By NBCUniversal Point Scholar Julia Horwitz
There are a lot of reasons I love writing, but one of the more selfish ones is that I hate loose ends. It’s hard to resist tying ends that aren’t supposed to be tied yet; it makes sense that spoken word poetry was my first love. I’ll always believe that spoken word is one of the most raw, effective ways of touching people (or punching them in the face with some truth) and changing some part of the world in the process. When I found spoken word at 16, it was exactly the thing I needed to put my experiences into neat, empowering packages, and I thought that I had finally figured out the best way to say what I wanted to say. So much of my confidence was stacked on top of this ability to put things into words and, by extension, finish them. And this is the ego that I brought to my dorm room along with too many pairs of shorts that don’t mix well with New England weather.
When I got to Brown, that ego toppled. People were amazing – intelligent, aware, inspiring, and in a constant state of questioning themselves and the world around them… it was terrifying. Suddenly, I didn’t know what I wanted to say any more. I went to the first meeting for a slam poetry group on campus, and left unable to write anything that felt finished enough to read.
My Point CSP (community service project) lurked in the back of my mind, because while I was so sure before that sharing stories was the best way for me to enact change, it was as if I’d forgotten how to do it. Around this same time, I was taking a creative nonfiction class where we were assigned The Glen Rock Book of the Dead by Marion Winik. The book is made up of 53 short stories about people in the author’s life who died. The stories were all brutally honest, illustrated simply, and while some tied together at the end, the best ones didn’t. It had been a long time since a book made me cry so much. The book was assigned on a Friday, and shortly after starting it, I knew I would have to finish it that night. Once I did, it was nearly two in the morning, and I was slightly more okay with being unsettled. When I woke up, I had an idea.
The thing that got to me most about the book was the way that each story was a tribute to the unfinished, messy parts of living. I was reminded of the Chicken Soup for the Soul books that I grew up clutching with a flashlight under the covers. Nothing about those stories was earth shattering, but they were true, and during times of vulnerability, that was what I needed more than wordplay. The CSP that I am working on right now is a blog called “Lavender Soup” where I collect stories from queer and trans people about day to day aspects of their lives. At first, I was expecting big, sweeping narratives about realizations, trauma, and turning points, (basically the kind of generalized storylines about queer existence that exist in the media) but once I started talking to people, things were subtler, deeper, and way more touching than I expected them to be.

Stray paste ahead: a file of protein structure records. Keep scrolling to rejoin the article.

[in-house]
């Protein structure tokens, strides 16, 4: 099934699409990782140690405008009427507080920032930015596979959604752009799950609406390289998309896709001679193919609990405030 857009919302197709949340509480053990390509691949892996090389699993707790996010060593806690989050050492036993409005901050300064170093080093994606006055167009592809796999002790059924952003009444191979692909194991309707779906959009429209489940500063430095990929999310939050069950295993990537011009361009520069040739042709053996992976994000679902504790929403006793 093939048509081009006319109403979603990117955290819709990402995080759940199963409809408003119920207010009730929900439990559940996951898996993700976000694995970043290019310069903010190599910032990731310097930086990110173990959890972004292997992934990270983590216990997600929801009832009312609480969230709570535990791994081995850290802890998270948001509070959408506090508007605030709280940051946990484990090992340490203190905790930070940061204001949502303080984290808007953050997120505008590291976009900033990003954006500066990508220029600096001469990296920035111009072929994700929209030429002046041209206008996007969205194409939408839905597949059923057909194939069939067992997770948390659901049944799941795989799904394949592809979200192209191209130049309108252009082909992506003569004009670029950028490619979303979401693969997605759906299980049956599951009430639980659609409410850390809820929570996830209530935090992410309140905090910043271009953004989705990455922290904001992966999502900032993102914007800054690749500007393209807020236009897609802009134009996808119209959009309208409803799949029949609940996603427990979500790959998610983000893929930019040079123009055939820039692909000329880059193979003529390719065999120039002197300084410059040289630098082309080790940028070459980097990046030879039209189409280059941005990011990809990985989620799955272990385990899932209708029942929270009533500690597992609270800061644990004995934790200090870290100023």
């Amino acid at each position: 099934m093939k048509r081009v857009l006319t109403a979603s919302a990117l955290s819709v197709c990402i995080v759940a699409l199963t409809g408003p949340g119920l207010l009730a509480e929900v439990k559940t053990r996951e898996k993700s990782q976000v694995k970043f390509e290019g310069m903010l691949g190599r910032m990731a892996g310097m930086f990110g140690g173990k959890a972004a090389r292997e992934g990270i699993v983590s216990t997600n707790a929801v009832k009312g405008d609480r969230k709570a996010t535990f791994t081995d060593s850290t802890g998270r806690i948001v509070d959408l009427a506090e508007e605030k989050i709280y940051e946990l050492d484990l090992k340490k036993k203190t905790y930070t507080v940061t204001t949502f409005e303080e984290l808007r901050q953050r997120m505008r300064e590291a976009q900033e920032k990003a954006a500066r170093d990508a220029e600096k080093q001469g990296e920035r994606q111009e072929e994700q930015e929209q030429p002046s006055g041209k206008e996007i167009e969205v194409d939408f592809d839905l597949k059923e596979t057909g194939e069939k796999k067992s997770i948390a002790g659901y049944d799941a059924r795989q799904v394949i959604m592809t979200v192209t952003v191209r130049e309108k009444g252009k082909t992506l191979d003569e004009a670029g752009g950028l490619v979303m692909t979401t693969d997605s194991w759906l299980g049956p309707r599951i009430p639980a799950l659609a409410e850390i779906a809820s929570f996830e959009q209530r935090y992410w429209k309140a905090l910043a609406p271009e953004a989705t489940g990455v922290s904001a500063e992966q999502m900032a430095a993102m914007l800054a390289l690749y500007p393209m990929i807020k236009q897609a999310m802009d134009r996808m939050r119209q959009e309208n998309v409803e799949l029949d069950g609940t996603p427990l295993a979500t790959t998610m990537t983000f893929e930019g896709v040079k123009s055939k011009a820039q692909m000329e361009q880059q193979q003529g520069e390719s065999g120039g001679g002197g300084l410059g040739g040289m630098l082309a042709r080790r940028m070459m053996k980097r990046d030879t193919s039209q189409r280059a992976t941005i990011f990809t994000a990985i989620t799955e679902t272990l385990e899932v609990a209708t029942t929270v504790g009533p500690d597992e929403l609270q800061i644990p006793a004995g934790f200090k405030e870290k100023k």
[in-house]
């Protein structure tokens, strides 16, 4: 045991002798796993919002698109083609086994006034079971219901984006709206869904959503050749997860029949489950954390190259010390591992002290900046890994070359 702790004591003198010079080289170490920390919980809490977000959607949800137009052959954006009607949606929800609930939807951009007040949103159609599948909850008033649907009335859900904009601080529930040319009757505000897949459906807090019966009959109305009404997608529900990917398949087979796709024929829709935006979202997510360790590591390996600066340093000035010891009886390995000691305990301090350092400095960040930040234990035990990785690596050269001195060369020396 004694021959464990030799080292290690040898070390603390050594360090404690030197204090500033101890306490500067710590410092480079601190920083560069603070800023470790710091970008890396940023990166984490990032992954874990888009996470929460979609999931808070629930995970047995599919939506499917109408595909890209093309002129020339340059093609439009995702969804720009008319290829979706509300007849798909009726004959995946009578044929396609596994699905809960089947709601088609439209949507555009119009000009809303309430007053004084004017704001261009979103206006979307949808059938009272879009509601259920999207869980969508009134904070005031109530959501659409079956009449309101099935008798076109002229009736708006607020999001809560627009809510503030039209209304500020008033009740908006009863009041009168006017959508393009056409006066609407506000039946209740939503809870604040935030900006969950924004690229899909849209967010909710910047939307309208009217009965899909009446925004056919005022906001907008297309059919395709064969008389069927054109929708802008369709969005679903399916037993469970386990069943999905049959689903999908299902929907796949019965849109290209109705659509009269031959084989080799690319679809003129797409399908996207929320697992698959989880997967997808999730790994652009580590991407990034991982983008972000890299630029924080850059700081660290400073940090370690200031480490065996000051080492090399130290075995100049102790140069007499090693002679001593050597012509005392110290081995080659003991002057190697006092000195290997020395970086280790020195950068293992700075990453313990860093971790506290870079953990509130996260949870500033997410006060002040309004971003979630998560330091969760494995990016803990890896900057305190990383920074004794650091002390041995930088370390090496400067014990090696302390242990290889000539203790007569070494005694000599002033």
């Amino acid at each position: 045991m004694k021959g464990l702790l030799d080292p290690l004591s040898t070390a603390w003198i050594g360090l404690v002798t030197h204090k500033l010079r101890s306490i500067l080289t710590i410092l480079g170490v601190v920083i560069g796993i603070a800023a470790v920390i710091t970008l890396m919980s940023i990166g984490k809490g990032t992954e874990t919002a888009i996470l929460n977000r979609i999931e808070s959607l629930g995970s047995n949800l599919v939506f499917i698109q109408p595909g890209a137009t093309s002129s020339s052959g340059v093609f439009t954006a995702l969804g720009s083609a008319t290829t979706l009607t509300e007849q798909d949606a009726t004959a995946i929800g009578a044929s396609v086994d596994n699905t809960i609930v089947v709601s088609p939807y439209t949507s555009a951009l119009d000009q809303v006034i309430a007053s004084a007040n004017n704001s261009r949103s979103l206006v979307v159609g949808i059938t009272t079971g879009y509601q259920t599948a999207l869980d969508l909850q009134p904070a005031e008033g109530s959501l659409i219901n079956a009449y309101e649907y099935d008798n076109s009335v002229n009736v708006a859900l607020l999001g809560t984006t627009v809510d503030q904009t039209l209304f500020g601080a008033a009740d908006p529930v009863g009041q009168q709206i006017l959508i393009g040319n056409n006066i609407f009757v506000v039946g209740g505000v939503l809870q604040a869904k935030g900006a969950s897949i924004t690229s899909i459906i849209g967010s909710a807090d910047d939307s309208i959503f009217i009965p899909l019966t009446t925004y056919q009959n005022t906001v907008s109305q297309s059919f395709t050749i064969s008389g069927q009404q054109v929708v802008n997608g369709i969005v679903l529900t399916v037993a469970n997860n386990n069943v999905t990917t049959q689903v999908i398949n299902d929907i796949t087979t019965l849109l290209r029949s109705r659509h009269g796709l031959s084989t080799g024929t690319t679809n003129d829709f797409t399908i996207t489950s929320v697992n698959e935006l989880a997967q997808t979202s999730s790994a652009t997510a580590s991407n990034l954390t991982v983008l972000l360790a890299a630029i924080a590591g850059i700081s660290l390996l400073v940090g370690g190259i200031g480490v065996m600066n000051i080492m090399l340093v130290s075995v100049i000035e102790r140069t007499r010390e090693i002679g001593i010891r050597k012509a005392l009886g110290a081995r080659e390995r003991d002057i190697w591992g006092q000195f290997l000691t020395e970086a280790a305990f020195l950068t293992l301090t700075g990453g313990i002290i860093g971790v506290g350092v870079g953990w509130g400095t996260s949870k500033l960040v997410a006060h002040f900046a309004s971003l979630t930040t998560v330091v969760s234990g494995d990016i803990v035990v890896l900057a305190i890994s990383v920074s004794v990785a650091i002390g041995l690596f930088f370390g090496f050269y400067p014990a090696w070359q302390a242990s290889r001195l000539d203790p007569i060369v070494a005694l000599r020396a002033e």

Someone told me about the time they cut their own hair and how that started a slow, beautiful progression into gender nonconformity. A woman told me about how she only realized she wanted to date another woman when she was the only one she had easy time writing about. As I illustrated and posted these stories bout people pausing in the middle of processes and seeking out the truth in the unfinished, I realized that my role as a storyteller was something much different than I thought it would be.
I’m in a space right now where I’m re-learning everything about myself. I’m re-learning how to feel confident about things that I haven’t mastered yet. I’m re-learning the reasons why I need to write, and that if I only wrote during the times I was absolutely sure about what I wanted to say, I’d skip out on some of the most important details. And most of all, I’m re-learning the art of being a work-in-progress, something that my writing, the world that I hope to touch with it, and I will never stop being.
This post was written by NBCUniversal Point Scholar Julia Horwitz
After years of struggling with her mental health and suppressing her sexual orientation, in her junior year of high school two life-changing things happened: Julia came out of the closet and discovered spoken word poetry. As a queer woman, she feels that it is her responsibility to tell her story as honestly and often as possible, since LGBTQ representation in the media is minimal and often inaccurate. She is a two-time member of the internationally recognized Say Word slam poetry team, which competes at Brave New Voices each year. She has had the opportunity to perform her poetry on platforms such as TEDx, Russell Simmons All-Def Digital, and Yale Universitys speaker series.
Read more about Julia.